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Nuwa is the goddess who separated the heaven from the Earth, creating the Divine Land (China) Chinese Creation Myths - Crystalinks

Nuwa is the goddess who separated the heaven from the Earth, creating the Divine Land (China) Chinese Creation Myths - Crystalinks

Urania - The Muse of Astronomy and Philosophy 5x7 Greeting Card

Urania - The Muse of Astronomy and Philosophy 5x7 Greeting Card

The páo xiāo (狍鸮) has a human face or a mask, and it makes a sound like the crying of infants. Its body is like that of a sheep, it has sharp claws, and it has eyes or a face below one of its arms. Possibly the basis of de Groot's baffling "celestial roe."

The páo xiāo (狍鸮) has a human face or a mask, and it makes a sound like the crying of infants. Its body is like that of a sheep, it has sharp claws, and it has eyes or a face below one of its arms. Possibly the basis of de Groot's baffling "celestial roe."

Mazu statue at her birthplace, Meizhou Island, Fujian.  Mazu is a Chinese Goddess of the ocean and Her name means "Mother Ancestor."  She is traditionally honored on the twenty-third day of the third lunar month of the Chinese calendar.  (mid-April to early May)

Mazu statue at her birthplace, Meizhou Island, Fujian. Mazu is a Chinese Goddess of the ocean and Her name means "Mother Ancestor." She is traditionally honored on the twenty-third day of the third lunar month of the Chinese calendar. (mid-April to early May)

Sao Ch’ing Niang Niang is the Chinese Goddess of Good Weather. She is also known as the Broom Lady. She lives on the Broom Star, Sao Chou, and sweeps the clouds. She sweeps them in when rain is needed and out when it is not. Farmers often hang pictures of brooms on their fences when in need of Sao Ch’ing’s services.

Sao Ch’ing Niang Niang is the Chinese Goddess of Good Weather. She is also known as the Broom Lady. She lives on the Broom Star, Sao Chou, and sweeps the clouds. She sweeps them in when rain is needed and out when it is not. Farmers often hang pictures of brooms on their fences when in need of Sao Ch’ing’s services.

Hòu Yì the sun slayer Chinese mythology: An superior skilled archer who shoot down 9 of 10 suns to save the world from burning down.

Hòu Yì the sun slayer Chinese mythology: An superior skilled archer who shoot down 9 of 10 suns to save the world from burning down.

Nintu-Sumerian Mother Goddess

Nintu-Sumerian Mother Goddess

Uzume The Japanese Shinto goddess of joy and happiness, called the Daughter of Heaven and Heaven's Forthright Female. Her name means "whirling". She is also the goddess of good health, which people obtain from drinking the blessed water of her stream. When the sun goddess Amaterasu had hidden herself in a cave, thus covering the earth in darkness and infertility, it was Uzume who brought her back. With her provokAme no Uzume - Shinto Goddess of Mirth, Dawn and Dance - Archival Art Print 8.5…

Uzume The Japanese Shinto goddess of joy and happiness, called the Daughter of Heaven and Heaven's Forthright Female. Her name means "whirling". She is also the goddess of good health, which people obtain from drinking the blessed water of her stream. When the sun goddess Amaterasu had hidden herself in a cave, thus covering the earth in darkness and infertility, it was Uzume who brought her back. With her provokAme no Uzume - Shinto Goddess of Mirth, Dawn and Dance - Archival Art Print 8.5…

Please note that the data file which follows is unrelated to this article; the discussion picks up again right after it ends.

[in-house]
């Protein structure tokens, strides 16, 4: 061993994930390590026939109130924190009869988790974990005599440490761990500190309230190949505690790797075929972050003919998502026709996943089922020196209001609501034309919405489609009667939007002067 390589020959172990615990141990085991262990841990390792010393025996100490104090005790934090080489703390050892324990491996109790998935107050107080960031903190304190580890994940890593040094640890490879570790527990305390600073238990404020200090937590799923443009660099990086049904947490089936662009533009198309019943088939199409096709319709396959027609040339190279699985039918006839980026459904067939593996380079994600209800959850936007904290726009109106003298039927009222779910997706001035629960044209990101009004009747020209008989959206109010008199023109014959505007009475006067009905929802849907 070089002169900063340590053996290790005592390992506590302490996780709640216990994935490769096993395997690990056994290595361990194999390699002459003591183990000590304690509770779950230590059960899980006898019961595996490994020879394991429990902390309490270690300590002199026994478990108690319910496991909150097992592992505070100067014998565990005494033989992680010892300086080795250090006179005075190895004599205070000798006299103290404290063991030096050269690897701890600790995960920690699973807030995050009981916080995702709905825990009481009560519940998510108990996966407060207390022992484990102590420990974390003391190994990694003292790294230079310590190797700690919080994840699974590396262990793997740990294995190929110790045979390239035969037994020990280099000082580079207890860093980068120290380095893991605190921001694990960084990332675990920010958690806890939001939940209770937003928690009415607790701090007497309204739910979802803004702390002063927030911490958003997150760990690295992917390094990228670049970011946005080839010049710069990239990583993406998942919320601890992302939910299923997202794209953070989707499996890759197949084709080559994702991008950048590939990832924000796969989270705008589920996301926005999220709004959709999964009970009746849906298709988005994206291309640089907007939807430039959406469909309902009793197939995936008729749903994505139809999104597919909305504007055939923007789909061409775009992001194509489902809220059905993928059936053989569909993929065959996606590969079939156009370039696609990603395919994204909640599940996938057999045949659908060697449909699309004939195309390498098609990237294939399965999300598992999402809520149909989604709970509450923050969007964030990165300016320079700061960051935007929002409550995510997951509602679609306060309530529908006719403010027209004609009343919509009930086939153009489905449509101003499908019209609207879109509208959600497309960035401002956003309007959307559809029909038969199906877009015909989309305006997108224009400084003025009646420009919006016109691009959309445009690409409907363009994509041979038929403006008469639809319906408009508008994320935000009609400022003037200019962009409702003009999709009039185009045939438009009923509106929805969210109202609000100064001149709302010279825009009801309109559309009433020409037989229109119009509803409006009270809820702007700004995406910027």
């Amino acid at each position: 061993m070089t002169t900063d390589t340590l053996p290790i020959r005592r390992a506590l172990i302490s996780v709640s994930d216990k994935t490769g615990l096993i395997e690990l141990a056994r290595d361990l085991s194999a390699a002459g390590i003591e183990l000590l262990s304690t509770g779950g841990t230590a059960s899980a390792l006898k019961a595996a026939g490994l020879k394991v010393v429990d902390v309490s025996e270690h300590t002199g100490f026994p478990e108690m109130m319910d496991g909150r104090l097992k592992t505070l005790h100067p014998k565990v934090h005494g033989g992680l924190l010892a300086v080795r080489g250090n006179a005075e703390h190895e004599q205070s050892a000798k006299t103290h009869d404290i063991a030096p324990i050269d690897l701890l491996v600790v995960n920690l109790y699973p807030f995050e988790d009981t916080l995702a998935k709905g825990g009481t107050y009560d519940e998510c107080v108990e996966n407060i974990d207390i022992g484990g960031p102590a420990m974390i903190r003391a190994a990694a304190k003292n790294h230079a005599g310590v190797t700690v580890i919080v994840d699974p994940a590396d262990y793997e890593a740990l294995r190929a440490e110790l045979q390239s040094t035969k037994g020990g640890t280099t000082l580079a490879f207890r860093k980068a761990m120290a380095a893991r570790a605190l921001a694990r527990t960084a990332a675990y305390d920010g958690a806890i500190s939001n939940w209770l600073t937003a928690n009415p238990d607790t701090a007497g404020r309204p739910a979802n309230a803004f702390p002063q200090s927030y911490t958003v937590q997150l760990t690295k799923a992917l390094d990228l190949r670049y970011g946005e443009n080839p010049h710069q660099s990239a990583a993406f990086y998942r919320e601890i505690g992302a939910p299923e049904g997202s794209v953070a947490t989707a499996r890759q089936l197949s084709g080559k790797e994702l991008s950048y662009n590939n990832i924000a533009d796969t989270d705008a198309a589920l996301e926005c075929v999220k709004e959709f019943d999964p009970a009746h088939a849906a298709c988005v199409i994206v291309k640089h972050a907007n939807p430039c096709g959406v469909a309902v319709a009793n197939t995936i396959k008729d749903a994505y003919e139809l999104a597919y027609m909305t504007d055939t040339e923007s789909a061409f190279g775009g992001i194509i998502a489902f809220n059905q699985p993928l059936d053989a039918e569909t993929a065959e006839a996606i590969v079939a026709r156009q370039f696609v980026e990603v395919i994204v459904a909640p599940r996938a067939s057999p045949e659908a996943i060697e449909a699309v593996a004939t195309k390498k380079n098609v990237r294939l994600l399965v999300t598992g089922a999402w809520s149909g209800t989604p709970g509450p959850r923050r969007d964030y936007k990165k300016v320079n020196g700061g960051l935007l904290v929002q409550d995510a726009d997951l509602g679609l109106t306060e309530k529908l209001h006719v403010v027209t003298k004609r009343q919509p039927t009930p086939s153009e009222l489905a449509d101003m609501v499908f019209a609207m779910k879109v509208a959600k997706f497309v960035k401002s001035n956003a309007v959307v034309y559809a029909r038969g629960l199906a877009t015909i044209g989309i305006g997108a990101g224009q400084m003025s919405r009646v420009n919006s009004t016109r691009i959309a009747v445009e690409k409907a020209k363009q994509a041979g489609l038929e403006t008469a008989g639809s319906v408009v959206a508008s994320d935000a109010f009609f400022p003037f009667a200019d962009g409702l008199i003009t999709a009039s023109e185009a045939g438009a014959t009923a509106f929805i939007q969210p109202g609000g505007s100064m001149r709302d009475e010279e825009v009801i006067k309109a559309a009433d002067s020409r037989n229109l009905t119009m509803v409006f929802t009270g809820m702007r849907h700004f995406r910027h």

Artemis (Roman Diana) was the Greek goddess of unmarried women and hunting. Twin sister of Apollo. She is first shown as a Mistress of Animals, sometimes winged; later as a huntress with dogs and female attendants. Her weapon is the bow. She fights beside her brother on various occasions: killing Niobe and her children, and against Herakles over Apollo's tripod.

Artemis (Roman Diana) was the Greek goddess of unmarried women and hunting. Twin sister of Apollo. She is first shown as a Mistress of Animals, sometimes winged; later as a huntress with dogs and female attendants. Her weapon is the bow. She fights beside her brother on various occasions: killing Niobe and her children, and against Herakles over Apollo's tripod.

Mazu [媽祖], also spelt Matsu and Ma-tsu, is the Chinese goddess of the sea who is said to protect fishermen and sailors. Over 1,000 years ago, a young girl by the name of Mazu (original name was Lin Mo) was born at the Xianliang Port of Meizhou Bay in Putian, East China’s Fujian Province. Clever, brave and kindhearted, Mazu could forecast the weather and offered medical services to fellow islanders. As legend goes, Mazu ascended to heaven and became immortal at Meizhou Bay.

Mazu [媽祖], also spelt Matsu and Ma-tsu, is the Chinese goddess of the sea who is said to protect fishermen and sailors. Over 1,000 years ago, a young girl by the name of Mazu (original name was Lin Mo) was born at the Xianliang Port of Meizhou Bay in Putian, East China’s Fujian Province. Clever, brave and kindhearted, Mazu could forecast the weather and offered medical services to fellow islanders. As legend goes, Mazu ascended to heaven and became immortal at Meizhou Bay.

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